bases for its information and belief, see Dkt. No.
86 at 2-3, but that is not the case. In Berson v. Applied
Signal Technology, Inc., 527 F.3d 982 (9th Cir. 2008),
an analogous foundational fact was the existence of four
“stop-work orders.” Plaintiffs alleged those
orders made Applied Signal's backlog reports misleading
because the reports included work Applied Signal was unlikely
ever to perform because it “had been halted [by the
stop-work orders] and was likely to be lost forever.”
Id. at 984. The circuit rejected the falsity
challenge because the complaint had “identifie[d] four
confidential witnesses who worked for Applied Signal and who
allegedly will testify to the existence and effect of the
stop-work orders.” Id. at 985. These
confidential witness employees were of a type where it was
“entirely plausible” that they “would know,
or could reasonably deduce, that the company had suffered
such setbacks.” Id. The circuit expressly held
that plaintiffs had “allege[d] the existence . . . of
the stop-work orders with particularity, ” where for
the second stop-work order, the complaint contained
statements by one of the confidential witnesses that
“the order followed a ‘series' of client
meetings where ‘management' tried unsuccessfully to
‘negotiate away' certain contract
requirements.” Id. at 987 & 988 n. 5. The
circuit also observed that “a different confidential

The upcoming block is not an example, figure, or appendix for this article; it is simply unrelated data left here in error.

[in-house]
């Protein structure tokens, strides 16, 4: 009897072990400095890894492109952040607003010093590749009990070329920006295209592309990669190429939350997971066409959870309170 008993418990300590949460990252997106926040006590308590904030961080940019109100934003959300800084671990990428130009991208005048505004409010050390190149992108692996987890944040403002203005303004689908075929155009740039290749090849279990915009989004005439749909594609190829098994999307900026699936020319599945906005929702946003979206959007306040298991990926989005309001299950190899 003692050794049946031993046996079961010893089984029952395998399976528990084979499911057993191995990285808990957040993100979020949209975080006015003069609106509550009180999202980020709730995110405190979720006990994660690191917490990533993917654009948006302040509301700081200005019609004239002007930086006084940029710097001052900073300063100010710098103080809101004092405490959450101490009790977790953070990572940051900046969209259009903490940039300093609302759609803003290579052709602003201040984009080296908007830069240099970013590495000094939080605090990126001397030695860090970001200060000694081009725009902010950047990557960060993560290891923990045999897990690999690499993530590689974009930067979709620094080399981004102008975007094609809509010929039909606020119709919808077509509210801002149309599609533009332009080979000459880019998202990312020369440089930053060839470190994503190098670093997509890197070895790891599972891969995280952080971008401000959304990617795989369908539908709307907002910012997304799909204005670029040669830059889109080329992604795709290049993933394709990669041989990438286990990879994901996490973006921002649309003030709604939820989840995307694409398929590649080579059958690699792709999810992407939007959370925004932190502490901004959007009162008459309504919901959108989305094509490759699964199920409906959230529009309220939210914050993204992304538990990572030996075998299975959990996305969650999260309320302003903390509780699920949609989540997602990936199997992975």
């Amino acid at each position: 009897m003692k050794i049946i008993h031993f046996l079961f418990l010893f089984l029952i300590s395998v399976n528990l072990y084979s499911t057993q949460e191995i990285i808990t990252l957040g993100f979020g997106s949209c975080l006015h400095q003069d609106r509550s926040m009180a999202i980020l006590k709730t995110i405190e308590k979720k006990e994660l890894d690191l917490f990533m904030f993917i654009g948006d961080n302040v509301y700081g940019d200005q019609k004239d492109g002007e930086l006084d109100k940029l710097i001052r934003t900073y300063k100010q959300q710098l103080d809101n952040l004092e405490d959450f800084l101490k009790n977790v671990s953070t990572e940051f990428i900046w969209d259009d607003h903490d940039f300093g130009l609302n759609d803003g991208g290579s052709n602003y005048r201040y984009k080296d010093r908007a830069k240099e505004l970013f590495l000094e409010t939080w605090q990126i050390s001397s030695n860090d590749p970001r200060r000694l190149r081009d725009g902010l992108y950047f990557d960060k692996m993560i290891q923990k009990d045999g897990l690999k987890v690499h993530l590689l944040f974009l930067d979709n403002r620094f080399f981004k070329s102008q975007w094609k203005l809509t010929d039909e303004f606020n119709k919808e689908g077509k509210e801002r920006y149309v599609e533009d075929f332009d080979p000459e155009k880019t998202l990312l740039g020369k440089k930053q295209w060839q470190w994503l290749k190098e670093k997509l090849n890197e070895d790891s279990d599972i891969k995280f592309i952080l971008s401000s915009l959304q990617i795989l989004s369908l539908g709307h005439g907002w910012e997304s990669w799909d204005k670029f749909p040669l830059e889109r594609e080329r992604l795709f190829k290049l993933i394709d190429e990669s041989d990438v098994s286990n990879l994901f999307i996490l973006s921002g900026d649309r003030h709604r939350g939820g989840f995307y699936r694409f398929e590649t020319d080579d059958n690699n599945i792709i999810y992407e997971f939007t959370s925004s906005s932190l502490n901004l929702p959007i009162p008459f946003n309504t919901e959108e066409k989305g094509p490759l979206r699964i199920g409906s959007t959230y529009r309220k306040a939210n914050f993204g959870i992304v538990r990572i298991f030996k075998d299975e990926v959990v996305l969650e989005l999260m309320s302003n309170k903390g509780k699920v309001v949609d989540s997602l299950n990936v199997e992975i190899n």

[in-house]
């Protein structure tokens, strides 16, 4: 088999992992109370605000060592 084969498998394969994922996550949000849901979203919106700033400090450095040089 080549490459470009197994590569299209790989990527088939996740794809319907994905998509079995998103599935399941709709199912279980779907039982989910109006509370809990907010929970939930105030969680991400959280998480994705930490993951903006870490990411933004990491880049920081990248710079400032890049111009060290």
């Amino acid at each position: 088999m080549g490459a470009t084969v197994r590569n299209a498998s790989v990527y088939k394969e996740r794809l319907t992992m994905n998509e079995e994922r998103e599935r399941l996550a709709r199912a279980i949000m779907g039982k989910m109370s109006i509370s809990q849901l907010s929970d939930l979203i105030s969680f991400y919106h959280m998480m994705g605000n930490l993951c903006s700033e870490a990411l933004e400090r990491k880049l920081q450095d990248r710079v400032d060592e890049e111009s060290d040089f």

witness will allegedly testify that the third stop-work order
caused the company to reassign ‘50-75 employees, '
with the result that one of the company's facilities
became a ‘ghost town.'” Id.
scant factual allegations here about the supposed existence
of the 20 million 3-axis MEMS chips are qualitative worlds
apart from the allegations upheld in Berson. It is
true that plaintiff now makes a passing reference to a
confidential witness. See Dkt. No. 79 ¶ 50
(“In addition to the above sources, Lead
Plaintiff's allegations regarding InvenSense's
inventory of and inability to sell the 20 million 3-axis MEMS
chips that had been manufactured for use in the iPhone 5S and
5C are based on and corroborated by investigative interviews
with a former InvenSense officer who has requested to remain
anonymous.”). But this allegation is so sparse and
conclusory that it does not add materially to the soundness
of the complaint. Cf. Zucco Partners, LLC v.
Digimarc Corp., 552 F.3d 981, 995 (9th Cir. 2009) (for
complaint relying on statements from confidential witnesses